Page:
The treatments she received in the asylums sickened me. I so dislike how they treated those whose differences they did not understand. How could they think that pumping poison into someone and causing seizures could help?

The ‘reeducation’, the idea that her sickness came from her not putting her family first, and the fact that Scott, so clearly ill himself, was able to keep her locked up and (basically) tortured – chilled me. Explorations into our not-so-distant history provide all the fodder we need to populate the dystopian and horror stories that we are so enamored with.

Fowler has created a convincing interpretation of what could have been the story of Zelda Fitzgerald. One of wasted potential, of being misunderstood, of embodying the culture of the Jazz Age.

A beautiful, engrossing and lyrical read.

Fancy, Movies/TV series

The Great Gatsby Film Review

parties from Gatsby

Decadent parties, hypnotizing characters, sumptuous sets and designer dresses – Prada designed forty of the costumes. The Great Gatsby has it all. It’s a beautifully genuine adaptation of a beloved book. In typical Bazz Lurhmann style, it was theatrical – in the most grandiose, but natural way. He simultaneously captured the magic of the 20s while disemboweling a superficial, careless culture.

Matching great, current tunes with the perfectly period movie, the new Florence and the Machine song, “Over the Love”, was hauntingly dispersed through key plot points.

gatsby and daisy

Carey Mulligan plays a divinely tragic Romantic heroine. Leonardo DiCaprio cuts a fine Gatsby and embodies a perfectly heartbreaking, enigmatic young man who amasses amazing wealth in the pursuit of a hope that has long left his reach.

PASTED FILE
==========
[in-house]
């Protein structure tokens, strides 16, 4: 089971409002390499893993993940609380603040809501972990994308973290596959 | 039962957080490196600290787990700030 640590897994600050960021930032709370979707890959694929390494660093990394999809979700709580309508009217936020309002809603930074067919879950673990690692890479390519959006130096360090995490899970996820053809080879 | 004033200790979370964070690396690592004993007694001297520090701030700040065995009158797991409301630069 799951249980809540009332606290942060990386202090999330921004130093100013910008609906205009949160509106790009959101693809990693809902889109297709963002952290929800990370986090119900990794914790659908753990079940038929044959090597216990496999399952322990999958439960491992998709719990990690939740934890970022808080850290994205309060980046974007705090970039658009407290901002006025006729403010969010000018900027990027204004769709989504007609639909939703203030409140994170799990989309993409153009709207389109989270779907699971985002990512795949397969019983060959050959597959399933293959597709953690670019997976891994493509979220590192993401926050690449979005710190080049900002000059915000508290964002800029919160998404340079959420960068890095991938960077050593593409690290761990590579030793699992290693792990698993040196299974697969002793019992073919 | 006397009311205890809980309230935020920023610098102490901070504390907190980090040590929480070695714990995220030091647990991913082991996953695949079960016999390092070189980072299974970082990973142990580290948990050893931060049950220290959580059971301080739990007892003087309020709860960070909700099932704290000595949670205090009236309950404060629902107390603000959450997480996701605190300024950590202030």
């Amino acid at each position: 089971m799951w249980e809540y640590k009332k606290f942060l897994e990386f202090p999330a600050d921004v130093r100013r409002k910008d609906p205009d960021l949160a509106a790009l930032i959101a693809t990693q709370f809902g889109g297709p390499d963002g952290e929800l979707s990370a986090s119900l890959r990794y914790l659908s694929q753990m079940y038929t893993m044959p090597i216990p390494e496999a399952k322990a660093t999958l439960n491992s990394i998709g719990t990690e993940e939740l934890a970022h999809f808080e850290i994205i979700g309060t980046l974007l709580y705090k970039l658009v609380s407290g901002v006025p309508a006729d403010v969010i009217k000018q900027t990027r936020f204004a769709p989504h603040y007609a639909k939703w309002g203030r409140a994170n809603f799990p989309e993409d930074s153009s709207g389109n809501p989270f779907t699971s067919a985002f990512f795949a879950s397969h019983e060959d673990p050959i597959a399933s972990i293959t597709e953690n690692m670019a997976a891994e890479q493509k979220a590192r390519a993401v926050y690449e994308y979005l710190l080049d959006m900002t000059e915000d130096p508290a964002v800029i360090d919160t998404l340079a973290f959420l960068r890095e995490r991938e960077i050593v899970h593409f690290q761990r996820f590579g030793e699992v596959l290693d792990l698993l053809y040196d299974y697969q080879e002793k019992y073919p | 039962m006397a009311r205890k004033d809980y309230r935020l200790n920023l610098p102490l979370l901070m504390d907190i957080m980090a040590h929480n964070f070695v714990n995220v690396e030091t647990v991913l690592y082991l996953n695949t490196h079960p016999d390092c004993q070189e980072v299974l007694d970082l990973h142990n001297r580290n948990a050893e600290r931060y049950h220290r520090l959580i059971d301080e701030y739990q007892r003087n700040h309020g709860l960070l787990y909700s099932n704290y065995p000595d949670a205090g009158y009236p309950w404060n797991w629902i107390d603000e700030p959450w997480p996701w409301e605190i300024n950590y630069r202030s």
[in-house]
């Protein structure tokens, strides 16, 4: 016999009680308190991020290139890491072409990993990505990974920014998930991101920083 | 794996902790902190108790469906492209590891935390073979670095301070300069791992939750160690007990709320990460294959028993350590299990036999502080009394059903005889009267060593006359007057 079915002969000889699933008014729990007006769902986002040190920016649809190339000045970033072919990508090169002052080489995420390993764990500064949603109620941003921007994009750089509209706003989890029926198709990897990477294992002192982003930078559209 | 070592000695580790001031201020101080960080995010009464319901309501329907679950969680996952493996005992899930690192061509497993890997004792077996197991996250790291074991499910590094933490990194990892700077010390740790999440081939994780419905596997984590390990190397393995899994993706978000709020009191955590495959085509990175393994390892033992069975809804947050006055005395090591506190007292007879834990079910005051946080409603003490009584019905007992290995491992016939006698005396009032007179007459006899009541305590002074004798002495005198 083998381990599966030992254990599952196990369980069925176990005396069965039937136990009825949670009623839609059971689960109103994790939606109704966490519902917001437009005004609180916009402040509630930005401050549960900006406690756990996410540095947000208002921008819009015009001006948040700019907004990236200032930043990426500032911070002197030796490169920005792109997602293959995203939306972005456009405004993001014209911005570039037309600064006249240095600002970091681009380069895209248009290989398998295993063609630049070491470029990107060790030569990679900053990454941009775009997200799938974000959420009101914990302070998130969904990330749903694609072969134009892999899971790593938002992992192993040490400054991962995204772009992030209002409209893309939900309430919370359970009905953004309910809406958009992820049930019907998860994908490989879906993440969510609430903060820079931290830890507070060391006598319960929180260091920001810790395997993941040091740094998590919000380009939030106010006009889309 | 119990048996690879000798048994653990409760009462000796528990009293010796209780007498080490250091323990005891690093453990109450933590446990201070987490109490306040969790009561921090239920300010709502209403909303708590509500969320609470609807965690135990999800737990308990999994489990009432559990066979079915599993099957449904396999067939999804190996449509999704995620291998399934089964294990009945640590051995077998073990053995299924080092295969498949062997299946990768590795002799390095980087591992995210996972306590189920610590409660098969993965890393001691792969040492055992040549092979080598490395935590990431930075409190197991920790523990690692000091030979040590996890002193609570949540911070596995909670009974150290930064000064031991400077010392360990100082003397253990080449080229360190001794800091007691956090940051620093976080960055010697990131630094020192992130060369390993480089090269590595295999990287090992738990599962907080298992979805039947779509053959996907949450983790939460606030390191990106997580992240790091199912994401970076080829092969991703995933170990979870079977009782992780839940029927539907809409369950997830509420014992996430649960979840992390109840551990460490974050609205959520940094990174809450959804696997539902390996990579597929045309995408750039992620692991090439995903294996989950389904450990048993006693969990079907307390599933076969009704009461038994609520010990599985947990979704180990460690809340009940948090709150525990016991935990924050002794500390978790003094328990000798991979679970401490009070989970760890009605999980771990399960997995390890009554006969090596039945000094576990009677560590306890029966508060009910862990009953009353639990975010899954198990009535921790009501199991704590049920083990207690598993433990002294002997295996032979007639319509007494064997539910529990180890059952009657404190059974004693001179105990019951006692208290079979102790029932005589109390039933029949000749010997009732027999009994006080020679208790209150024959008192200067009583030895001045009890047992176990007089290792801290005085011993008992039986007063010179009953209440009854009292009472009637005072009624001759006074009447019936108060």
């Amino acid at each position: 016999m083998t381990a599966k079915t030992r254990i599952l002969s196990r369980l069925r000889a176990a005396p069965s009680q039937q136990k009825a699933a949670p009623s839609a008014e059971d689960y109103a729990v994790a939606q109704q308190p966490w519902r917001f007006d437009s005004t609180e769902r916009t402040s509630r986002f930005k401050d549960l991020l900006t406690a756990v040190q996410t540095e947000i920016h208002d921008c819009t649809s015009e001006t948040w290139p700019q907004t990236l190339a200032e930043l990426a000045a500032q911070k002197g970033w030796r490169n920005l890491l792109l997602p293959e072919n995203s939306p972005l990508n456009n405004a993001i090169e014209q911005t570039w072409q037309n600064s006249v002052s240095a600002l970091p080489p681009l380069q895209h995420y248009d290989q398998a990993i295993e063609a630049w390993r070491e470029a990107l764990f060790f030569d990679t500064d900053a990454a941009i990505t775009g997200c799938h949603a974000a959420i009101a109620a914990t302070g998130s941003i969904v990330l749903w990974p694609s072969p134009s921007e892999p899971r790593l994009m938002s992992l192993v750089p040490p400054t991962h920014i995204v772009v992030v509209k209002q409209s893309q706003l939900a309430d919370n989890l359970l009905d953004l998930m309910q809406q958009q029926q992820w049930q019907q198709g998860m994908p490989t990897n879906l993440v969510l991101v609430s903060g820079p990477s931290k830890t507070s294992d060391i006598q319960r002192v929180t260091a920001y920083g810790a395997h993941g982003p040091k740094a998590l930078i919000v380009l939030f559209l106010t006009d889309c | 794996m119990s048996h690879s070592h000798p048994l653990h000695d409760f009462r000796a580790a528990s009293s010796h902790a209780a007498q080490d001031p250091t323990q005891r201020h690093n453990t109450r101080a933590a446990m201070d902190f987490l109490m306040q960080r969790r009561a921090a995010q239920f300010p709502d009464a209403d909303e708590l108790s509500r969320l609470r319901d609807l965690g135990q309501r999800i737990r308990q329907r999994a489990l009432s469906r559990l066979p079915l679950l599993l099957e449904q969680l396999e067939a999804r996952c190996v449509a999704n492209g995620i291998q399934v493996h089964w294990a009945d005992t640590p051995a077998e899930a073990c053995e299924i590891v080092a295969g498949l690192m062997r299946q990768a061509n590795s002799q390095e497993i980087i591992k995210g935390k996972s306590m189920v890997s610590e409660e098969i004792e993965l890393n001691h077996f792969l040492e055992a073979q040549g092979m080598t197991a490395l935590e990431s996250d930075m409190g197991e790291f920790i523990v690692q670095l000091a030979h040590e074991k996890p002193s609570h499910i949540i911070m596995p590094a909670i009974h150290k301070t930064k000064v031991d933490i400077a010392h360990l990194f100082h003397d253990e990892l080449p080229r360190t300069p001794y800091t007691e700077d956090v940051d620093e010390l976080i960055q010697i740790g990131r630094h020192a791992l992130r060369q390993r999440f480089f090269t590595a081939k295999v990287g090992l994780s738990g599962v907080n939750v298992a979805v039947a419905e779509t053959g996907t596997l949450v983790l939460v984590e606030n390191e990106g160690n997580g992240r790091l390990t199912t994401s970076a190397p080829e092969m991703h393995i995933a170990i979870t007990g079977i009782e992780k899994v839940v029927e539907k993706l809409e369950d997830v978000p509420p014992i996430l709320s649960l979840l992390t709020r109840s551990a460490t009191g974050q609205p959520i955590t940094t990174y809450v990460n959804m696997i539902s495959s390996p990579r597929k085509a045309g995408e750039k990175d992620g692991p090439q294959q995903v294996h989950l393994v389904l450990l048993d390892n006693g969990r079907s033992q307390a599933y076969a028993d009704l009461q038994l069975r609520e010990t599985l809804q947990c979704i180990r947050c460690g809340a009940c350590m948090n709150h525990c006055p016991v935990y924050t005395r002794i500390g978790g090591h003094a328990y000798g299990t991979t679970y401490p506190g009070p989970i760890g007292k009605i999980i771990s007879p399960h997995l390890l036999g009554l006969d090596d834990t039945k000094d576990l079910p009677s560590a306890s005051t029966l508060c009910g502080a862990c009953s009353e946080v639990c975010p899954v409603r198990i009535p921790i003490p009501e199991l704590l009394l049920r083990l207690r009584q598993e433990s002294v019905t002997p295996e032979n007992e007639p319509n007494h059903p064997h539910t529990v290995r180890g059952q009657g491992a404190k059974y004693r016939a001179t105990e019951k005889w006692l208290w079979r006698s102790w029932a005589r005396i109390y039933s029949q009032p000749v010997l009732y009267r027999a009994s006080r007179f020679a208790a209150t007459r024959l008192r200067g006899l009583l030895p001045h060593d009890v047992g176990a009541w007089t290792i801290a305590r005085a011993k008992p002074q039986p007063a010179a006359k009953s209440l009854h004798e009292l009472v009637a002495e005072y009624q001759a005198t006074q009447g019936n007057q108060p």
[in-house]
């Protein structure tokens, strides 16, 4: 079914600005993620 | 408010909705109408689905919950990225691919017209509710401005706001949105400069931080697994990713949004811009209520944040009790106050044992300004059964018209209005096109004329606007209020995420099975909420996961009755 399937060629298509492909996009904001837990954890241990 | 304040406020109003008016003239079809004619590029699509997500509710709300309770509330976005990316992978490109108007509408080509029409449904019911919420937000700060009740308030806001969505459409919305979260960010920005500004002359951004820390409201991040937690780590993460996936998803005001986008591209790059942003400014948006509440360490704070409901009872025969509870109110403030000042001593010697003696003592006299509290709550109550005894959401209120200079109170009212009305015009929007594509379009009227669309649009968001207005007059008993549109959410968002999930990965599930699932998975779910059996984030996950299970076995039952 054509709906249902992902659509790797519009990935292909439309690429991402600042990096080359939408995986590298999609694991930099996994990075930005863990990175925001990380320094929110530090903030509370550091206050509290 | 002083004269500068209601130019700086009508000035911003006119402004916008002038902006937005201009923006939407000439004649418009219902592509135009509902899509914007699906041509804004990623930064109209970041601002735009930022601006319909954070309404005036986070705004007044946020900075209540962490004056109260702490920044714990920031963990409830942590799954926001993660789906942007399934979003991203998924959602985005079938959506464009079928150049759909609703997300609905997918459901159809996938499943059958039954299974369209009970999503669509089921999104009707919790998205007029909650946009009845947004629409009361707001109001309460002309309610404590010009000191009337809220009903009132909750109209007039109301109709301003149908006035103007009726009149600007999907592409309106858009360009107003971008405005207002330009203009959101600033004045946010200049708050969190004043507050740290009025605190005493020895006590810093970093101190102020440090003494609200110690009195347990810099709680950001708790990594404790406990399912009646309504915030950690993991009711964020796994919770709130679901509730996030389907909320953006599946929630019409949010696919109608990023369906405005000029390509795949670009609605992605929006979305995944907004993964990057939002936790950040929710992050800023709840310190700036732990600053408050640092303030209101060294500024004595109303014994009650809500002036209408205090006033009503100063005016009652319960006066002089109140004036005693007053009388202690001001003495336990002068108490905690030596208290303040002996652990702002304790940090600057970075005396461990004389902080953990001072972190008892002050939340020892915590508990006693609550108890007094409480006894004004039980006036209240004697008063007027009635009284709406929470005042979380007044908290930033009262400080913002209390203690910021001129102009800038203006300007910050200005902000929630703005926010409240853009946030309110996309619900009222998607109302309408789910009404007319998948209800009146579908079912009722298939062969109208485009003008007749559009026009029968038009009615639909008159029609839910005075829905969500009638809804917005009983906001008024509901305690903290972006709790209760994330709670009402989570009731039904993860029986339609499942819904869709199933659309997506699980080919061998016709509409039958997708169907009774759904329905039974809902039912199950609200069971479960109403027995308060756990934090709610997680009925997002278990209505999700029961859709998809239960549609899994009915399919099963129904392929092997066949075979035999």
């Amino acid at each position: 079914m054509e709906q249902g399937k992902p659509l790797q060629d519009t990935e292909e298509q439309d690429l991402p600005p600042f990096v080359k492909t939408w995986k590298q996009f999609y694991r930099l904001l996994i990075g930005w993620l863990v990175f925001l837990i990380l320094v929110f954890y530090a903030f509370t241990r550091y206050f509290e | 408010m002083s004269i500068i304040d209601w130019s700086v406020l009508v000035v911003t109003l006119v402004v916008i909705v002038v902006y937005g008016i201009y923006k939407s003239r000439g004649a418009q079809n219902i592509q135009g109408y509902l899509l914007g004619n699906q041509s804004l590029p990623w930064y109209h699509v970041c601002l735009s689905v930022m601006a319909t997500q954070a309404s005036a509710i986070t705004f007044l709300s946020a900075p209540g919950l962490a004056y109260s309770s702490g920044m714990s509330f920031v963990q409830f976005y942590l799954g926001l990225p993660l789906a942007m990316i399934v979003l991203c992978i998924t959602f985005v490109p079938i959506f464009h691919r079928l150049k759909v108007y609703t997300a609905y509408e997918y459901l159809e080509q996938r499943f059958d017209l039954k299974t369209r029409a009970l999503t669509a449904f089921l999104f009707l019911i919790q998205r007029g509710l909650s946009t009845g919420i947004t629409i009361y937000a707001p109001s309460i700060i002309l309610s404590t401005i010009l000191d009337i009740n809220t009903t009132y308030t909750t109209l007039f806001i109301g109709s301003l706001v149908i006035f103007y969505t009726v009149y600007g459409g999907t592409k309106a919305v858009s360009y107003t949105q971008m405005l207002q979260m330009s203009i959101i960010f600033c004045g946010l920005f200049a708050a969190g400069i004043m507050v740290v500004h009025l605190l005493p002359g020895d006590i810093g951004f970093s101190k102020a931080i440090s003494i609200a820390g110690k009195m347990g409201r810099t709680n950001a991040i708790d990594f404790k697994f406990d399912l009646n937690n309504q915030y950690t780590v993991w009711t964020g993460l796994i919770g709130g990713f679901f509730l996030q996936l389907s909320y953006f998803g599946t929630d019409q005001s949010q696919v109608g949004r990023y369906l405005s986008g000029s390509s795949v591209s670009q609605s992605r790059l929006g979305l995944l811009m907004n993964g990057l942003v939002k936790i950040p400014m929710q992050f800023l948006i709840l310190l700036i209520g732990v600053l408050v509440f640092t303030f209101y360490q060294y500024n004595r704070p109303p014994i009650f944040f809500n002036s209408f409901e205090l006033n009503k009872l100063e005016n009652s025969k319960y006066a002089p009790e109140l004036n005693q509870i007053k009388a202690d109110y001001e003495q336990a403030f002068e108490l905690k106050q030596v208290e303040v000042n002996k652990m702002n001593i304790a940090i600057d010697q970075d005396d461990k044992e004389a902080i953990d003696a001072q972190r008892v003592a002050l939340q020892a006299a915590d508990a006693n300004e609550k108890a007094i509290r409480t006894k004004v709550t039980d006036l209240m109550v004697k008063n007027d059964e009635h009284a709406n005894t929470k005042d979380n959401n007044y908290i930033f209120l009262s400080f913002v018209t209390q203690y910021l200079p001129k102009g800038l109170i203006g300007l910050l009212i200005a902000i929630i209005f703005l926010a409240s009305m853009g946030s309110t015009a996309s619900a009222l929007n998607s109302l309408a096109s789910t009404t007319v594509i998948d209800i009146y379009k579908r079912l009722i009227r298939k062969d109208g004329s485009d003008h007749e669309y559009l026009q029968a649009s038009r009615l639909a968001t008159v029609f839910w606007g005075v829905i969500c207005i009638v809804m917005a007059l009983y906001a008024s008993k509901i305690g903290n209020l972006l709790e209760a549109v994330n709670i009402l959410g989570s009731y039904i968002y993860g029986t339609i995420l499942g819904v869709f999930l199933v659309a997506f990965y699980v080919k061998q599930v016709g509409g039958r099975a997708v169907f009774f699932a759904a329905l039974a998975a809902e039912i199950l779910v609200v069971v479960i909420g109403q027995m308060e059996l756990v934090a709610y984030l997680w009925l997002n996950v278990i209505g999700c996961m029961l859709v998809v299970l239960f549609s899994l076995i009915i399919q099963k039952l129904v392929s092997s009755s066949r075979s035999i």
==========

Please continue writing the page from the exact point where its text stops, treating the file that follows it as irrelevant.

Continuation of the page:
True to the book, we are driven through the heartbreaking story at pace with Nick Carraway’s narration, a character who is “both within and without”, much like Dan Humphrey in the Gossip Girl series. We are drawn into a world of elaborate parties and idle, wasteful people, where politicians and police commissioners cavort with gangsters and strippers – but even the seedy underworld seems shiny.

I watched this movie twice at the theatre (it was that good), and it only improved upon second viewing. Check out the official blog for more stunning pictures, the trailers and the making of the Florence and the Machine video clip. I can’t wait for it to be released on DVD so that I can watch it with director’s commentary!

Books, Fancy

Gatsby Excitement

In the excitement of The Great Gatsby being bought to life by Bazz Lurhmann (please don’t let the rumours of retirement be true), people are re-embracing the Jazz age. Magazine covers are graced with the ethereal Carey Mulligan (who plays Daisy Buchannan,) Isla Fisher, Leonardo DiCaprio or Tobey Maguire.The Great Gatsby

Harpers Bazaar has an excellent interview with leading lady, Carey Mulligan, in their latest issue.

The bob is set to make a come back a la “the Rachel” in the 90s, or rather Louise Brooks. Brooks is the subject of the book set in the same period, The Chaperone by Laura Moriarty.

Z: A Novel of Zelda Fitzgerald is on my to-read list and I am waiting as I funnel closer to the top of the reserve list at the local library.

I have always wanted to belong to a book club, but I have either never had the time or known anyone who runs one. So I stubbornly decided this was my year to do it, and, upon Carey and Leonard gatsbyfinding other like-minded people wishing for a book club in our area, I have put one together. The most excellent array of people joined us for our first meeting recently, and I am looking forward to the different critiques of our first book, The Great Gatsby.

Look out for my review of the film and the book soon.